The etymology is uncertain but it might relate to the old use of the word "findan" to indicate things obtained through research and study; in some cultures artisans would be given their first set of professional tools as a recognition that they had learned their trade.

So, what do you think? What do you know? Can you help me grow my findings about findings? 

Thursday, May 16, 2013

A beading studio, teaching and a beading book in the making

It's been a busy time lately organising my studio, teaching beading classes and this week proofing pages  for my first publication in a beadwork book. (Photos of the studio coming next).

I'm thrilled to be one of the guest designers in Jane Lock's fab new book The Beader’s Handbook (UK)/The Art of Beadweaving (US) due out in August/September 2013.

My project Rosetta bracelet project will be included alongwith projects from Jane, Kerry Slade, Nancy Dale, Carol Dean Sharpe, Heather Collin.  The graphic designer has done a fab job at making the diagrams really clear.

Copies can be pre-ordered"

Monday, March 11, 2013

Revisiting tips for reducing beaders' WIPs, UFOs and PhD

There must be something about this time of year - its just over 12 months ago I posted my tips for reducing a beader's UFOs (Unfinished objects) WIPs (Work in Progress) or PHDs (Pieces Half Done) because they seemed to be multiplying apace. Well, its happened again and so its time for some concentrated time to reduce them.  Here's my tips from last year's post and some reflections on what's working for me this year and what's not.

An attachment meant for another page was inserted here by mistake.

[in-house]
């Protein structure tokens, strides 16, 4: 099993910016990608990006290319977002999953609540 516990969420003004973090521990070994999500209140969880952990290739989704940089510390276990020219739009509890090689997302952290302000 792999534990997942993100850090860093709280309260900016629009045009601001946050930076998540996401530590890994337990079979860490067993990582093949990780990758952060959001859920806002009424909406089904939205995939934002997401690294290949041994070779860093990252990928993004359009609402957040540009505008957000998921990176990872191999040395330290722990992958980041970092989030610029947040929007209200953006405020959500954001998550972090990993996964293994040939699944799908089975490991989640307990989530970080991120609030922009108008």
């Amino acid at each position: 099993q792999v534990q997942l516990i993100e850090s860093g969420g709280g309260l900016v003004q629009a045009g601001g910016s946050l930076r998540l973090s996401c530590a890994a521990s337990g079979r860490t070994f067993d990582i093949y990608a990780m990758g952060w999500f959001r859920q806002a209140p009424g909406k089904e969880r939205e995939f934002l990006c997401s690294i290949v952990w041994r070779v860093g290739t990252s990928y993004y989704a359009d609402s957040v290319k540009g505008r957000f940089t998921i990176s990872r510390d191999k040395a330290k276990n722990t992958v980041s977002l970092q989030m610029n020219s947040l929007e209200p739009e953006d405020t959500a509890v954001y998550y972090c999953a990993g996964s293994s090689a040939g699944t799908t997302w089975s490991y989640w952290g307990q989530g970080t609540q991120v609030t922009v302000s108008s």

From 2012...

  1. Carry your UFOs in a special ‘tote’ whenever you go out to places you might need to wait – for doctors, friends, etc. and take the opportunity to spend 5 minutes on completing your project. Well, its just too hot for this one to work right now. Five minutes in the car and the beads will be melting and the Fireline fusing... perhaps, this is tip best left to winter.
  2. Promise yourself 5 mins a day on a project until its finished.  Okay, this is a good idea but with the size of my UFO pile it could take until next century!
  3. Keep UFOs in their own separate container with all the beads, thread, etc needed to complete it. You can then more readily work on it when the desire takes you.  Yep, I've done this but I've found myself rifling through them and stealing beads for new projects! Just a little counterproductive me thinks.